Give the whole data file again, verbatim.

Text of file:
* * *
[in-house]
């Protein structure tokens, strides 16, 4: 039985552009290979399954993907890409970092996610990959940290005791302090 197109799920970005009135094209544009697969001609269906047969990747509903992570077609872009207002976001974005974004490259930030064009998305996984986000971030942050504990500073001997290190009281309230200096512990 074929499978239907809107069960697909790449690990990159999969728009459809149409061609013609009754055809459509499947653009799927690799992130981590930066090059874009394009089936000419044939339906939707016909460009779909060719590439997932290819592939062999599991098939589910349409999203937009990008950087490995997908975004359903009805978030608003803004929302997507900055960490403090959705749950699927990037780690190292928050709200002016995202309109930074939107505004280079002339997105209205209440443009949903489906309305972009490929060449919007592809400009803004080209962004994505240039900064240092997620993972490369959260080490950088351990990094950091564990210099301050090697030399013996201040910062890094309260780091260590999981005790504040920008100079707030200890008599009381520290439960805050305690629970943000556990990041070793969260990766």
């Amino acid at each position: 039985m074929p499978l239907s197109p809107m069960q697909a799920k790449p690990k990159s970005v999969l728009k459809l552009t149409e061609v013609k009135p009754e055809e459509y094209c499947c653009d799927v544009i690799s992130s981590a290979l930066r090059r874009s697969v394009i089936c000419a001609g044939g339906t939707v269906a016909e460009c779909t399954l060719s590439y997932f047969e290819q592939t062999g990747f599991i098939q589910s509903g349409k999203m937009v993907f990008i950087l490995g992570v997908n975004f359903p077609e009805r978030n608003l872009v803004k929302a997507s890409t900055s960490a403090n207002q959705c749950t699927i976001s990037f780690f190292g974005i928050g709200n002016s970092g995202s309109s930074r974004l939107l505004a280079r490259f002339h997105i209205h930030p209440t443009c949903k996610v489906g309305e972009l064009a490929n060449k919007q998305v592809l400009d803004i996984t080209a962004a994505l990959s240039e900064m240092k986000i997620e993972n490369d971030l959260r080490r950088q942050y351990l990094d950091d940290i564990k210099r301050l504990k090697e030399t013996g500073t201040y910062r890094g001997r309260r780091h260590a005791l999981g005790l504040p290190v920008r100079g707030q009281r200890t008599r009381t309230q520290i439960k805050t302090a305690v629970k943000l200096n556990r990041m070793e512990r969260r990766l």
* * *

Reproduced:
[in-house]
């Protein structure tokens, strides 16, 4: 039985552009290979399954993907890409970092996610990959940290005791302090 197109799920970005009135094209544009697969001609269906047969990747509903992570077609872009207002976001974005974004490259930030064009998305996984986000971030942050504990500073001997290190009281309230200096512990 074929499978239907809107069960697909790449690990990159999969728009459809149409061609013609009754055809459509499947653009799927690799992130981590930066090059874009394009089936000419044939339906939707016909460009779909060719590439997932290819592939062999599991098939589910349409999203937009990008950087490995997908975004359903009805978030608003803004929302997507900055960490403090959705749950699927990037780690190292928050709200002016995202309109930074939107505004280079002339997105209205209440443009949903489906309305972009490929060449919007592809400009803004080209962004994505240039900064240092997620993972490369959260080490950088351990990094950091564990210099301050090697030399013996201040910062890094309260780091260590999981005790504040920008100079707030200890008599009381520290439960805050305690629970943000556990990041070793969260990766």
């Amino acid at each position: 039985m074929p499978l239907s197109p809107m069960q697909a799920k790449p690990k990159s970005v999969l728009k459809l552009t149409e061609v013609k009135p009754e055809e459509y094209c499947c653009d799927v544009i690799s992130s981590a290979l930066r090059r874009s697969v394009i089936c000419a001609g044939g339906t939707v269906a016909e460009c779909t399954l060719s590439y997932f047969e290819q592939t062999g990747f599991i098939q589910s509903g349409k999203m937009v993907f990008i950087l490995g992570v997908n975004f359903p077609e009805r978030n608003l872009v803004k929302a997507s890409t900055s960490a403090n207002q959705c749950t699927i976001s990037f780690f190292g974005i928050g709200n002016s970092g995202s309109s930074r974004l939107l505004a280079r490259f002339h997105i209205h930030p209440t443009c949903k996610v489906g309305e972009l064009a490929n060449k919007q998305v592809l400009d803004i996984t080209a962004a994505l990959s240039e900064m240092k986000i997620e993972n490369d971030l959260r080490r950088q942050y351990l990094d950091d940290i564990k210099r301050l504990k090697e030399t013996g500073t201040y910062r890094g001997r309260r780091h260590a005791l999981g005790l504040p290190v920008r100079g707030q009281r200890t008599r009381t309230q520290i439960k805050t302090a305690v629970k943000l200096n556990r990041m070793e512990r969260r990766l």